Passengers at Zurich airport are going to have to foot part of the bill for the huge costs to get the airport ready for the EU's borderless travel zone.
Improved security and redevelopment at Kloten in Zurich will cost SFr300 million over three years, and airport passengers will have to pay an extra SFr4 ($3.20) extra in duties from July.
Airport operators, Unique, announced restructuring plans to create separate Schengen and non-Schengen passengers on Tuesday.
Swiss voters agreed to relax border controls with other Schengen area member states in June, 2005. Switzerland plans to implement the agreement in the autumn of 2008, by which time Unique intends to have a new bus gate ready for use.
The former B terminal, which is currently being used as an entertainment centre and for corporate events, will be restructured to cope with the division of passengers by the end of 2009 along with a new centralised passport control and security control.
Half of the costs will be met with existing funds and the other half via loans taken out on the capital market. The increased passenger tax is necessary to meet repayments on these loans, Unique said.
From July 1 passengers will be advised what portion of the levy relates to security, refinancing the infrastructure and noise pollution charges. Although the price increase is described as a security charge, some of that hike will be used to pay for the new infrastructure costs, Unique confirmed.
The timescale for the changes is dependent on exactly when Switzerland implements the Schengen agreement and on the results of a people's initiative later this year that proposes flight restrictions at the airport to reduce noise pollution.
Geneva airport will spend some SFr60 million on redevelopment to meet Schengen standards between now and 2009, but will keep its tax at a flat Sfr19 per passenger, a spokesman said.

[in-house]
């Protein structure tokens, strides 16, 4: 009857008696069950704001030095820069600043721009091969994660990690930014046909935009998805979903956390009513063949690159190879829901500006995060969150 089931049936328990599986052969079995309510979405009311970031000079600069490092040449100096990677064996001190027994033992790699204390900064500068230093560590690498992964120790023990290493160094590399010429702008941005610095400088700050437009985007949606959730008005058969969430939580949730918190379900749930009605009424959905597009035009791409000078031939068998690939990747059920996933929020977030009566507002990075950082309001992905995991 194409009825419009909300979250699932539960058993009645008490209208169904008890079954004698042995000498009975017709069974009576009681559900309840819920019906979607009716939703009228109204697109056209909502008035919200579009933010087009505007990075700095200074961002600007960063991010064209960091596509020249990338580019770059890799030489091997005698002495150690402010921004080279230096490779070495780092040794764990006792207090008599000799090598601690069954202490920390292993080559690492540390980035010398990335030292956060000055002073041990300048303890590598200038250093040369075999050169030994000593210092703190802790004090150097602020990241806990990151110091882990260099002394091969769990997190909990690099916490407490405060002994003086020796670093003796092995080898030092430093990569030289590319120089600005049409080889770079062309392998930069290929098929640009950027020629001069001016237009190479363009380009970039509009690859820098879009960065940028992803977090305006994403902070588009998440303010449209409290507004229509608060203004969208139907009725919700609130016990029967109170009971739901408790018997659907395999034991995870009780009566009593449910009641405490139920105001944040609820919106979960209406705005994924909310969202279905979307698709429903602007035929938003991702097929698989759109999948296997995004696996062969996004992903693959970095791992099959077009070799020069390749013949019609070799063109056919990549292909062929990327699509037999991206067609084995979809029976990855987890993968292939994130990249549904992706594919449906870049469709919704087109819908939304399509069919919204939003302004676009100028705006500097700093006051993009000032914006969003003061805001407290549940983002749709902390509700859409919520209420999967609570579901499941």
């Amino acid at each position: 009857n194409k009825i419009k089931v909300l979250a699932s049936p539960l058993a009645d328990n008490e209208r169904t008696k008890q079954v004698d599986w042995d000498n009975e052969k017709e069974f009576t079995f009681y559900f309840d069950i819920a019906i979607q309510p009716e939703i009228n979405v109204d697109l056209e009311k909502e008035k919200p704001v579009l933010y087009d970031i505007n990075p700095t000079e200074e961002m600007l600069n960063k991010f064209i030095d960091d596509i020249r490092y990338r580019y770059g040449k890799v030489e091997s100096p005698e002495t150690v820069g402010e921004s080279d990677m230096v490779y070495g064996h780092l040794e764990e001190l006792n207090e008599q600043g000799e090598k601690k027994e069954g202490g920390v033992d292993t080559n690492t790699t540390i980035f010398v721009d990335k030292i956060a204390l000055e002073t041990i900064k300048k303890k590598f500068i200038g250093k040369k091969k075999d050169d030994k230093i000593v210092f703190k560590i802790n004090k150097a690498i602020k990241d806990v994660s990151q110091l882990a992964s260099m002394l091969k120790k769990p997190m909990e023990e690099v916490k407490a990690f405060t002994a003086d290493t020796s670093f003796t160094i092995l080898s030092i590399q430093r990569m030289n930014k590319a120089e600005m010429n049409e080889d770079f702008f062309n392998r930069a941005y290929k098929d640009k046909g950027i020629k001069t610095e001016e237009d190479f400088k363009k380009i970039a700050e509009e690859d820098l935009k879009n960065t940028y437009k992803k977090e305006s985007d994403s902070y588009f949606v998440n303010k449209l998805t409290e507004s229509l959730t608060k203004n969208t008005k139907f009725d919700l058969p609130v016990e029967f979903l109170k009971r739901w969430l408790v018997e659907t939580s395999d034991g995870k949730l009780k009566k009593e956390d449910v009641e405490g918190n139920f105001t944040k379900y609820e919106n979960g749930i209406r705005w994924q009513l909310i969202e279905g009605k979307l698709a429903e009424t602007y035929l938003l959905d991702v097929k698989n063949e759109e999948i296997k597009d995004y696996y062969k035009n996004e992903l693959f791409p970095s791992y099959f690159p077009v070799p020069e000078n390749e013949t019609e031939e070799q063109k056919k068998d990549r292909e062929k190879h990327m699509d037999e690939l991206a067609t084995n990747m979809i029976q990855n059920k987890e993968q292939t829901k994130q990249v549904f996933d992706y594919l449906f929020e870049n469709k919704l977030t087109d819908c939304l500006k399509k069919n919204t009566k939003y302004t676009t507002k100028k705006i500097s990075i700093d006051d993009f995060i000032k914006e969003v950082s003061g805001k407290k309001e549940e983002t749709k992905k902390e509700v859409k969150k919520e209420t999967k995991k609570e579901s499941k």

The Swiss federal authorities last week proposed setting up a central fund to pay for security costs at all Swiss airports.
Under the proposal, the airports would have the power to levy a separate security charge from passengers that would be paid into the state supervised fund. This would shift the burden of security costs from the airports directly onto passengers.
From July every SFr15.50 of the SFr41.50 in airport tax charged to local passengers at Zurich airport will be devoted to safety measures. If a separate security charge is introduced, the money will be collected via airport duties as before, but would be directed into a central fund.
A previous idea to divert tax revenues on aircraft fuel from road maintenance to airport security are still on the table, but have been criticised as being insufficient to cover costs.
Security costs have soared to more than SFr100million at the airport since the terrorist attacks in 2001 and the recent restrictions on liquids in hand luggage.
swissinfo, Matthew Allen with agencies
The 1985 Schengen Treaty aimed to create an area where individuals could travel freely from country to country, and was signed by five EU members: Belgium, Germany, France, Luxembourg and the Netherlands.
It was subsequently adopted by most other member states, plus Iceland, Norway and Switzerland.
Although most Schengen countries require citizens to carry identity cards, the removal of frontier controls on most internal EU borders has made it much easier for criminals to travel undetected into different legal jurisdictions - and to evade prosecution.
This has led to significant efforts to develop co-operation between prosecutors and investigators, notably in the field of extradition.
Breakdown of Zurich airport taxes for local passengers:
SFr21 general airport tax
SFr5 noise pollution charge
SFr11 for security costs (to be increased to SFr15.50 from July 1)
Total: SFr37 (to be increased to SFr41.50)
SFr8 airport tax
SFr5 noise pollution charge
SFr8 for security costs (to be raised to SFr11)
Total: SFr21 (to be raised to SFr24)
In compliance with the JTI standards